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What is Endodontics: Definition and Overview

Definition and Overview

Endodontics is a branch of dental medicine that specializes in the treatment and management of conditions affecting the dental pulp or the interior of the tooth. It is used when the dental pulp, which contains the tooth's nerves, arterioles, lymphatic tissue, fibrous tissue, and venules, are injured, damaged, or diseased. The primary goal of endodontist is to save the natural tooth for as long as possible, thus also protecting patients from the long process and the high costs of tooth replacement.

A dental professional who specializes in this field is called an endodontist. To become one, a dental professional who has already graduated from dental school will have to undergo specialized training that lasts for at least two years.

In performing their duties, endodontists use several tools, including digital imaging technologies, and carry out different treatment procedures, including:

  • Endodontic therapy, or more commonly known as root canal therapy
  • Endodontic retreatment, which can either be similar to the original treatment or progress to a more aggressive procedure, such as surgery
  • Oral surgery
  • Treatment of dental trauma
  • Treatment of cracked or damaged teeth


Surgery is not always necessary when treating dental pulp problems. However, some circumstances may make primary root canal therapy impossible, such as when there is calcification involved. Calcification refers to the accumulation of calcium deposits in the root canal, making the instruments used in non-surgical therapy unable to access the end of the root. Surgery can open up the canal, clean it, and perform the necessary treatment. Moreover, it is also best to consider surgery if the affected tooth continues to be painful even after a successful root canal therapy or retreatment.

The most common type of endodontic surgery is apicoectomy, also known as a root-end resection. This procedure requires the endodontist to make an incision through the gum tissue to access the underlying bone so the infected tissue, as well as the end of the tooth root, can be removed. The dentist ends the procedure by sealing the end of the root canal with a small filling before suturing the gums.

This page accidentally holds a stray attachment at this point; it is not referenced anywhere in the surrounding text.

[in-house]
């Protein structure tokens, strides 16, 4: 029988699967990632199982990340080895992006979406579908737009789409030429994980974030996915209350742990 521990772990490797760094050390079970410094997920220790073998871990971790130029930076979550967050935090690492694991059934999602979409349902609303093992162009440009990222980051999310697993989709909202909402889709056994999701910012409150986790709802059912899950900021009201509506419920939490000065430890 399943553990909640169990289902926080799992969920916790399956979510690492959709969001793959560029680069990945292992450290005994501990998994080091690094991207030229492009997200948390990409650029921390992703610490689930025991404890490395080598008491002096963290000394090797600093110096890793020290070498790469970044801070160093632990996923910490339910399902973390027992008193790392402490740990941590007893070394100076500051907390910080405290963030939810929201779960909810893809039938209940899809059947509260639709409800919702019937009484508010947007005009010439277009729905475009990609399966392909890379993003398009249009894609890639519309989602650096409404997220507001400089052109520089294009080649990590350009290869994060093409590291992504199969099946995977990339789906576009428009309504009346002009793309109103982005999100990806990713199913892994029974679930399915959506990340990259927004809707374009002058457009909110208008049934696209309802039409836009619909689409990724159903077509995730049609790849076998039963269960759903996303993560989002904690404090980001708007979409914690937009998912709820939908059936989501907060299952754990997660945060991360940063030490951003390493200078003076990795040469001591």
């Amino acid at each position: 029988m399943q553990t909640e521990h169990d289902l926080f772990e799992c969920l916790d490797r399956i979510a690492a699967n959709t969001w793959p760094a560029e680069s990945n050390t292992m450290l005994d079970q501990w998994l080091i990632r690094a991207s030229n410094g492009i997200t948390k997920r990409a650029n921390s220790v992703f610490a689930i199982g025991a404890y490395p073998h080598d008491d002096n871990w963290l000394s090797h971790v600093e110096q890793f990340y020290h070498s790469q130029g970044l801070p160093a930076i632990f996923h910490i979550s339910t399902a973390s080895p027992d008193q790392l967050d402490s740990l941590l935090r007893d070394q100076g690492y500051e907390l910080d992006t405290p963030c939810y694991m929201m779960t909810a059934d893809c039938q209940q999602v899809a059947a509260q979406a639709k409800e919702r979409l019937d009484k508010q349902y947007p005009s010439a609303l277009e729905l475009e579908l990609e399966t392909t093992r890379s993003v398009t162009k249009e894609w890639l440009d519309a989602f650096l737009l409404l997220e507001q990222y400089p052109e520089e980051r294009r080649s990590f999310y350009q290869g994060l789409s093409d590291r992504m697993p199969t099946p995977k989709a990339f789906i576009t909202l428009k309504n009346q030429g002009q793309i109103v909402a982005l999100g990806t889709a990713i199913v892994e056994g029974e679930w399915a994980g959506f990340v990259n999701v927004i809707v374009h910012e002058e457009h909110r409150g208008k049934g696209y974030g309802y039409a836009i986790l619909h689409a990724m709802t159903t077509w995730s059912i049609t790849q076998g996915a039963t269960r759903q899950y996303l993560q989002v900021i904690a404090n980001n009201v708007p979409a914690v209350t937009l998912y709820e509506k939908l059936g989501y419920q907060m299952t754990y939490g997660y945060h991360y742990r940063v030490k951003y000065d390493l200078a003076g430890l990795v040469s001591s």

In other types of endodontic surgery, the endodontist may also repair an injured tooth root, remove one or more tooth roots, or divide a tooth in half. Another type is called the intentional replantation, wherein the tooth is first extracted, operated on, then placed back into its original socket.

Root canal procedures can be painful, but local anesthetics make them manageable. They also do not require a long recovery downtime, with most patients able to resume their normal activities the day after the procedure. Although it is normal to experience some post-surgical discomfort, this is usually mild and does not get in the way of normal activities.

When should you see an Endodontist

Patients should see an endodontist when they suffer from the following conditions:

  • Tissue inflammation inside the pulp
  • Infection
  • Abscess


These are commonly caused by:

  • Deep cavities, usually those that were left untreated for a long time, allowing the cavity to grow and spread to the pulp
  • Cracks
  • Chips
  • Dental traumatic injuries


These conditions may cause the following symptoms:

  • Tooth pain, which can be sharp and sudden when pressure is placed on the affected tooth
  • Facial pain
  • Tooth discoloration
  • Sensitivity to hot and cold temperatures
  • Swelling of gums surrounding the affected tooth
  • Tenderness of tooth and gums
  • Dull ache in the jaw


Most endodontic appointments take between one and two hours depending on the extent of the damage and the number of teeth involved. A root canal treatment is sometimes followed by internal bleaching procedures, which help prevent or lessen the tooth discoloration that may occur as a side effect of the root canal procedure.

Reference:

  • Christian JM. Odontoogenic infections. In: Flint PW, Haughey BH, Lund LJ, et al, eds. Cummings Otolaryngology: Head & Neck Surgery. 5th ed. Philadelphia, Pa: Mosby Elsevier; 2010:chap 12.